Fortune's Fool?

  Poor Henri de Toulouse-Lautrec. Not literally— the storied French painter and lithographer of the nineteenth century was born a dot on a line of formidable counts stretching back, uninterrupted, to Charlemagne. But a silver spoon hardly ever glanced his fleshy lips; his origins in ancestral chateaux were the opening of a condemned circle which…

Mad About Madge

  Madge Gill (1882-1961) remains readily mutable as an artist, her bizarre, absorbing work resting on the borderlands of Outsider Art, Self-Taught Art and Visionary Art. Without a speck of proper training or lofty hopes of distinction, she produced thousands of hastily scratched out, yet remarkably precise, ink drawings during her lifetime. Scribbling furiously across every papery…

Dressing Britannia

As the United Kingdom of Great Britain and Northern Ireland knows well, crowning a queen regnant is a rather big deal. Sixty-three years ago yesterday, all the pomp of the nation was gathered up for just such an occasion, the coronation of the Diamond Queen, Elizabeth II. On that second day of June in the…

Market Day

The Art Market. Three vague words swirling overhead a volatile, borderless tangle of cash-slinging consumers, competitive institutions, and personal interests. We know this murky force to be capable of commanding sums reaching into the hundreds of millions; to be able to speak glibly of its ups and downs is pre-requisite for circulation in certain social strata. But what…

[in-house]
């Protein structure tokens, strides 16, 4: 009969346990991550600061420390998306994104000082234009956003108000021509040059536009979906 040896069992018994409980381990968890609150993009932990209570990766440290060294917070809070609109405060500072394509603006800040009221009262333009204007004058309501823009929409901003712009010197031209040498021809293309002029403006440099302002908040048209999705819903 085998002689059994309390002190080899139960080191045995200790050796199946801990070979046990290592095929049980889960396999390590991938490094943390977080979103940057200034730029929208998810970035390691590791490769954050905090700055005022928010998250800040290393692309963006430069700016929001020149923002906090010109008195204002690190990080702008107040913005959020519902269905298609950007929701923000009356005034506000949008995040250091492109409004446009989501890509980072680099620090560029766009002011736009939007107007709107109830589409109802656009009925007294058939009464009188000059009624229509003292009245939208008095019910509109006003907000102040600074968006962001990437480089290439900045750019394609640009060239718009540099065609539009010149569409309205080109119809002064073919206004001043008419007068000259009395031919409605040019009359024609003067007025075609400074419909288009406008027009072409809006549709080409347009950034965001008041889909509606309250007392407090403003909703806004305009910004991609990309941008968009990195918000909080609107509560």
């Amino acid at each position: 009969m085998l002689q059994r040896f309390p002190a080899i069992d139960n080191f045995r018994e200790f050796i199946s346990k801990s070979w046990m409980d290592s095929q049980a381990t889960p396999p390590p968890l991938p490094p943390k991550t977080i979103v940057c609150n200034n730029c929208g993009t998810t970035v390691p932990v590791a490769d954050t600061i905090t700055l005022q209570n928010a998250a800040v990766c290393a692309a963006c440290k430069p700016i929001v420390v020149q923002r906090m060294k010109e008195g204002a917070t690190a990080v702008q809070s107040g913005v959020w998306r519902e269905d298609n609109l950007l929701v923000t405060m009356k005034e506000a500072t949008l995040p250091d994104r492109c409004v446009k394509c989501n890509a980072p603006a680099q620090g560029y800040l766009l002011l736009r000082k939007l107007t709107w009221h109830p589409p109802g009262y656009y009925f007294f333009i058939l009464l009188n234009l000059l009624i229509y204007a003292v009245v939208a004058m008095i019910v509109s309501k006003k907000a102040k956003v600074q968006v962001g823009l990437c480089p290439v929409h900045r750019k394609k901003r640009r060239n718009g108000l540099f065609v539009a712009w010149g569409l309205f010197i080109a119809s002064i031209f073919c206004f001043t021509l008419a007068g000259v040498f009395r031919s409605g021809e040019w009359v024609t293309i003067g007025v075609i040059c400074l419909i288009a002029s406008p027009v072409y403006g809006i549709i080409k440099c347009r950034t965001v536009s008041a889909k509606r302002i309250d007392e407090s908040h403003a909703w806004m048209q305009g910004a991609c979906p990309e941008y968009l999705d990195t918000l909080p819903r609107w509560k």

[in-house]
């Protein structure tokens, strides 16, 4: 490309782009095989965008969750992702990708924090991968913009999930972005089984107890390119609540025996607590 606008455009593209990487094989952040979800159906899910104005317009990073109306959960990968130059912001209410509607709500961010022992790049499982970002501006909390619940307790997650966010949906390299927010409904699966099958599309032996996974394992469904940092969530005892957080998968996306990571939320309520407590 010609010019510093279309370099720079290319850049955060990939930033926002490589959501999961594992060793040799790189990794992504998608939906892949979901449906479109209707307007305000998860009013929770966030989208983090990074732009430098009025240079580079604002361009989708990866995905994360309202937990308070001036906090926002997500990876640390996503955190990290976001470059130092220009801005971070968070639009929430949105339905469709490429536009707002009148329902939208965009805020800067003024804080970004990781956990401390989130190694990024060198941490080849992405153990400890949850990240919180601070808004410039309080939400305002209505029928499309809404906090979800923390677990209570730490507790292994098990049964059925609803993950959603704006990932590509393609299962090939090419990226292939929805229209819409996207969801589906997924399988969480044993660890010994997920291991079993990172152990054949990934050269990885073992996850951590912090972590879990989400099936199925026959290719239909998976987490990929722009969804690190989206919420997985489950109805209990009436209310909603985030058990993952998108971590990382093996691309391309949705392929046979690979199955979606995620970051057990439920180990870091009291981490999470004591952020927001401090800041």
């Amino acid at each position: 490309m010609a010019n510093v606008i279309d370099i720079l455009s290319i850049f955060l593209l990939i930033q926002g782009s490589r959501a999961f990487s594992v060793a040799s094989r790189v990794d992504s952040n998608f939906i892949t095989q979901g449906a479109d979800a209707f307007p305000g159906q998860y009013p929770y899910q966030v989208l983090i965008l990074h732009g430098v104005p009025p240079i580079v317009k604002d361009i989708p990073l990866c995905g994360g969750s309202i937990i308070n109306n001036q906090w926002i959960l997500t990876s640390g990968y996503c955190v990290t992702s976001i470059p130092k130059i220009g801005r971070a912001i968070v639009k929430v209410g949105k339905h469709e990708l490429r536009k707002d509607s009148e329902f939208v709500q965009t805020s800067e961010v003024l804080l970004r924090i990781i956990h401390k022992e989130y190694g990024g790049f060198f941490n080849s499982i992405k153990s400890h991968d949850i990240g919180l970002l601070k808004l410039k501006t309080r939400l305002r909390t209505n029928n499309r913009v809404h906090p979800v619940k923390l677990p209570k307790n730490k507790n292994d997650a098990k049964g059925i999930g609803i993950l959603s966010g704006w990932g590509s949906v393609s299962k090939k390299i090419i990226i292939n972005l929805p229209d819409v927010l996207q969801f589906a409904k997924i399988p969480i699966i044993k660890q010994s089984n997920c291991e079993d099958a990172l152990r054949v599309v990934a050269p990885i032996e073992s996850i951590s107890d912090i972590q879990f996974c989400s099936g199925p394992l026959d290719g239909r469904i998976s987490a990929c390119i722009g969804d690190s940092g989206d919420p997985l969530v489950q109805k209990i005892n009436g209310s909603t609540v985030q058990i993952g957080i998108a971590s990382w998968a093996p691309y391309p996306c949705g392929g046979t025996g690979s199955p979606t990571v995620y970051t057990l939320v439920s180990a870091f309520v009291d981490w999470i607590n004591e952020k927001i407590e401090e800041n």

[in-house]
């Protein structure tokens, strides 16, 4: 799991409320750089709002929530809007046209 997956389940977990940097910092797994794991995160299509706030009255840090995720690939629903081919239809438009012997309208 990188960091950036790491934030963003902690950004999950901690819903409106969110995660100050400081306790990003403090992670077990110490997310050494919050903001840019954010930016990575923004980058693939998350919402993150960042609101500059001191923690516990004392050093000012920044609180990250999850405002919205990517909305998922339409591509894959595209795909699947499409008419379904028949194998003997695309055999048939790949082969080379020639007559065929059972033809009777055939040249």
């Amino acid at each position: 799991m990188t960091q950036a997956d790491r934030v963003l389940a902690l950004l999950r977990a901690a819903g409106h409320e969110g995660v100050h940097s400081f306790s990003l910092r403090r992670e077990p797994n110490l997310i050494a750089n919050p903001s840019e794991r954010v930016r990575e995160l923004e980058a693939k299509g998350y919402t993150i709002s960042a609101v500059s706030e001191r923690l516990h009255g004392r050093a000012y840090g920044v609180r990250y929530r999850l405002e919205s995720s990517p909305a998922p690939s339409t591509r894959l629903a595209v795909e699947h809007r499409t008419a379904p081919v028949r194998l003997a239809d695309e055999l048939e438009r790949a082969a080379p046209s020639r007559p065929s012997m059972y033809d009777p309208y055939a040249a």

Carl Grauer, Painter

I last wrote of a long departed painter to remember. Today I turn my attention to a painter, very alive and well, to get to know better. Carl Grauer, American portraitist at large, is proof that excellent art, art full of searching ideas and based in the bedrock of dexterous technique, can trace its roots…

Celebrating Georges Rouault

Today marks the 145th anniversary of the birth of the French painter and lithographer Georges Rouault. For the savvier among you, perhaps the name Georges Rouault is met with an instant flash of recognition. For others, there’s not much shame in admitting he sounds like another one of those French guys who did something significant once.…

A Confederacy of Dunces

“When a true genius appears, you can know him by this sign: that all the dunces are in a confederacy against him.” – Jonathan Swift Someone very dear to me gifted me a copy of a dense novel, its tender blue inked inscription reading, “A great American book that will make you laugh.” What I’ve come…

Tagliafierro's Moving Pictures

  You stand fixed in a climate-controlled museum corridor, left hip cocked and head slightly tilting to hold eye contact with a figure frozen in an oil portrait. It’s a quiet, somehow reassuring ritual which stirs up all sorts of sentiments; wonderment at pain-stakingly executed artistic techniques, nostalgia for times forever intangible to one’s self, assumed comprehension of…

The Rolling Stones Do Not Exist

It is 1965 and the world is still in black and white. The Rolling Stones have made the arduous trip north to mime ‘19 th Nervous Breakdown’ in a church in Manchester. Resplendent in the perfect mod button-down collar checked shirt, Mick Jagger sashays down a catwalk through a gathering of The Kids. He twitches…